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Black Lives and the events of the past week

Today we are all grieving -- grieving for the violent death of George Floyd, for the scenes of conflict and destruction unfolding in our streets, for the callous responses of many of our leaders. It is absolutely unacceptable that we live in a country where human beings with Black skin continue to be marginalized and brutalized. Black Americans live each day with the reality that an ordinary activity like going for a jog, bird-watching, pumping gas, reaching for a phone, or getting in a minor traffic accident can turn into a deadly encounter.

To the extent that we can embody the values of diversity, equity, and inclusion, we are a better, stronger community. But our productivity and fulfillment as scientists depends on the quality of our environment and the well-being of each of our members. Let each of us be mindful and supportive of the painful emotions that many people in our department, especially our African-American colleagues, are experiencing in this moment.

Our Vice Provost, Rob Sellers, has written a moving piece -- I Am So Tired -- that I hope everyone will take time to read and reflect on.

David Gerdes
Arthur F. Thurnau Professor of Physics
Chair, Department of Physics
Professor of Astronomy
University of Michigan

Supporting our Chinese Colleagues

The past few days have seen some extremely worrisome developments concerning visa restrictions on researchers from China. Actions like these are an attack on our core values of openness, international cooperation, and community. The purpose of this message is to inform you of these developments and what the university is doing in response. 

Yesterday, President Trump signed an executive order suspending the visas of  researchers from Chinese universities that are deemed to have close ties to the Chinese military or intelligence-gathering agencies. This story was reported in the New York Times the day before. 

Additionally, a bill called the SECURE CAMPUS Act has been introduced in Congress that would prohibit most Chinese nationals from receiving visas for graduate or postgraduate studies in STEM fields. I want to emphasize that this is only a bill and its chances of being enacted into law are extremely remote. Nevertheless, it reveals an ugly strain of xenophobia that should concern every single one of us, regardless of our country of origin.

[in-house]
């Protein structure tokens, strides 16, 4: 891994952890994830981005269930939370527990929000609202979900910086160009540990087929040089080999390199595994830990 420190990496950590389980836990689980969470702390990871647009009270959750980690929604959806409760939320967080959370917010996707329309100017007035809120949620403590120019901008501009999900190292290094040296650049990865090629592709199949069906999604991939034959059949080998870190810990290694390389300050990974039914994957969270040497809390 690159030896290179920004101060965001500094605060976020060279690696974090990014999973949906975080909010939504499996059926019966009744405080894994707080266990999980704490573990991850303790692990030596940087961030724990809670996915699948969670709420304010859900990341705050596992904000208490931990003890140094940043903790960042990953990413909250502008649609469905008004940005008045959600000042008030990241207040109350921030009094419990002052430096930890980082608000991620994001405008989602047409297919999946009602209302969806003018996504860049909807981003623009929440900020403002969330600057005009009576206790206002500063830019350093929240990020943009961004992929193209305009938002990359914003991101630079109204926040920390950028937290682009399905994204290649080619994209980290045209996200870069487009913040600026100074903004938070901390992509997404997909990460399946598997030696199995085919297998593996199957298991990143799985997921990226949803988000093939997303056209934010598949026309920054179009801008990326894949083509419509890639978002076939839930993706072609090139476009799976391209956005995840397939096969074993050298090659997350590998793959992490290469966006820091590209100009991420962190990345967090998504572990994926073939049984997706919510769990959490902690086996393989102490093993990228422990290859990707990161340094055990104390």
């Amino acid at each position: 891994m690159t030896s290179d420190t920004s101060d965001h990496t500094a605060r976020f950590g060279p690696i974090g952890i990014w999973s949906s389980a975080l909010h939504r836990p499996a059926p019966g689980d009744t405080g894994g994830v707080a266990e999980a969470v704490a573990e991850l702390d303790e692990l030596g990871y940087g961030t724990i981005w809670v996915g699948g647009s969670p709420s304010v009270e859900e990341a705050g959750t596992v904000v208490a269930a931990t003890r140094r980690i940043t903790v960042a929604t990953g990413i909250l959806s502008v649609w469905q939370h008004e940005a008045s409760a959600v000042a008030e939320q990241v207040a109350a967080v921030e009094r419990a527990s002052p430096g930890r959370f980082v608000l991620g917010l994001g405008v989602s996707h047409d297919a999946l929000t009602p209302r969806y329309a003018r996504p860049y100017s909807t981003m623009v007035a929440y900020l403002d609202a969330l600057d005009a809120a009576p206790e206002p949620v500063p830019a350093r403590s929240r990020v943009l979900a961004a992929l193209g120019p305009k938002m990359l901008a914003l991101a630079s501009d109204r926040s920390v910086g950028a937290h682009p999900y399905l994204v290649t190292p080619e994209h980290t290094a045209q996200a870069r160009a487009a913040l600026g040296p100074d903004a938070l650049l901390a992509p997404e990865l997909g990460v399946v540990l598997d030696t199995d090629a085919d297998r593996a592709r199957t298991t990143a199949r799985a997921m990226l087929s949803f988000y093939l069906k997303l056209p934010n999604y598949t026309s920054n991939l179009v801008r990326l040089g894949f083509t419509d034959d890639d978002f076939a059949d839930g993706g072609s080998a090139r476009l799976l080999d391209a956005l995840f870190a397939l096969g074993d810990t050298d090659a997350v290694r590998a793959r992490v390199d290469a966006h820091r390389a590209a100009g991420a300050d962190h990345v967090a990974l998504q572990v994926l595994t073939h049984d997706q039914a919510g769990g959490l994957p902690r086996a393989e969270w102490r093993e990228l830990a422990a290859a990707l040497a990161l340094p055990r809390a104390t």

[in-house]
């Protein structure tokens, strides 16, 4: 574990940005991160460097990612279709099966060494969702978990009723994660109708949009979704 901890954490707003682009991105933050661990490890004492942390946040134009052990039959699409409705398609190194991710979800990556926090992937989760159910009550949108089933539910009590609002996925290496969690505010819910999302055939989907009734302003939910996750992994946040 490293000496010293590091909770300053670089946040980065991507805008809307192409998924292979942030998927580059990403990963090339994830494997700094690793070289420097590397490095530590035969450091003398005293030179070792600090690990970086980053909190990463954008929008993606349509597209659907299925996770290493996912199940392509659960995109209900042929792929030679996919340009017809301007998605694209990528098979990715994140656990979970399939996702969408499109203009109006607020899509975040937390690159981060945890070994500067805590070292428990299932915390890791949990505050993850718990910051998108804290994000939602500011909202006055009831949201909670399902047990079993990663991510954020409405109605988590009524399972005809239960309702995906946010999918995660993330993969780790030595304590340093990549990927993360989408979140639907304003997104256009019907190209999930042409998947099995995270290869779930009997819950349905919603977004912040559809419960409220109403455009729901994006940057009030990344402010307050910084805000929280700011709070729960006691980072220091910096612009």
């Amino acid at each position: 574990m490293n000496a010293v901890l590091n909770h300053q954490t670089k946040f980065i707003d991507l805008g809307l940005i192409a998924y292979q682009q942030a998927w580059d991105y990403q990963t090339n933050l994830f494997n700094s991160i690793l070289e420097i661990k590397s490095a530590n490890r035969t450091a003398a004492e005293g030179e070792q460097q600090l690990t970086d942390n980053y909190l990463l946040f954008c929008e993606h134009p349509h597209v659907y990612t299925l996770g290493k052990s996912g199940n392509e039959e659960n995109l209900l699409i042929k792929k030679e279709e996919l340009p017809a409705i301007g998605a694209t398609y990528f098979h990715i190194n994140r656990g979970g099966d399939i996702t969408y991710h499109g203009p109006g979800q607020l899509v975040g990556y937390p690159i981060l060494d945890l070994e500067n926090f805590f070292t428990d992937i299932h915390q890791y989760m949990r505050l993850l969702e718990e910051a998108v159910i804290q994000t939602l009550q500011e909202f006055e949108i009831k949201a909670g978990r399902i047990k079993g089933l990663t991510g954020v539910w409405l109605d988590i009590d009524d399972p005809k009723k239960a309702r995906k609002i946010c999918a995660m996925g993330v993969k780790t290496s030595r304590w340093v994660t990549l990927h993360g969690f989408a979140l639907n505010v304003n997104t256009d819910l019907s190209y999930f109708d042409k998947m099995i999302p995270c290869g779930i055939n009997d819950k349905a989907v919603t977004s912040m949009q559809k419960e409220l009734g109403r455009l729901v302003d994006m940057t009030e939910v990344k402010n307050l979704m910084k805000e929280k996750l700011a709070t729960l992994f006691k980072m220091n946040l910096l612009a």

To the Chinese members of our community: you are our collaborators, students, mentors, and friends. You enrich our science, our classrooms, and our lives. Please know that the Physics department is ready to support you in every way we can. 

The principles at stake here extend far beyond our department to the university and academia as a whole. The university's executive officers are planning to issue a response, and are also working with the government relations team to convey our concerns directly to policy makers. The natural science chairs are preparing a letter to President Schlissel so that he knows we speak with one voice. National associations are mobilizing to take action. 

These moves to restrict Chinese visas are occurring against a backdrop of increasing racism and harassment against individuals of Asian heritage as a result of Covid-19. UM has formed a task force in response to this. Here is a link to a Google doc with a number of resources for community contacts, incident reporting, and self-care. See also this statement of support from UM Vice Provost Rob Sellers. 

Everyone can help by being an ally. Be sensitive to the anxiety many of our Chinese colleagues are experiencing. Express your care and support. Speak out if you encounter anti-Asian racism or harassment. Here are some tools for bystander intervention that you may find helpful. 

The past week has been extremely difficult for many reasons. We have been heartbroken by yet another death of a person of color as a result of appalling police violence. The social and economic consequences of the pandemic continue to deepen. It's never been more important to support each other -- if not face-to-face, then via email, text, or Zoom. A simple "How are you doing right now?" can mean the world to someone. I am grateful for everything each of you is doing to make our department the best it can be, and to support those in our community who need it most.

David Gerdes
Arthur F. Thurnau Professor of Physics
Chair, Department of Physics
Professor of Astronomy
University of Michigan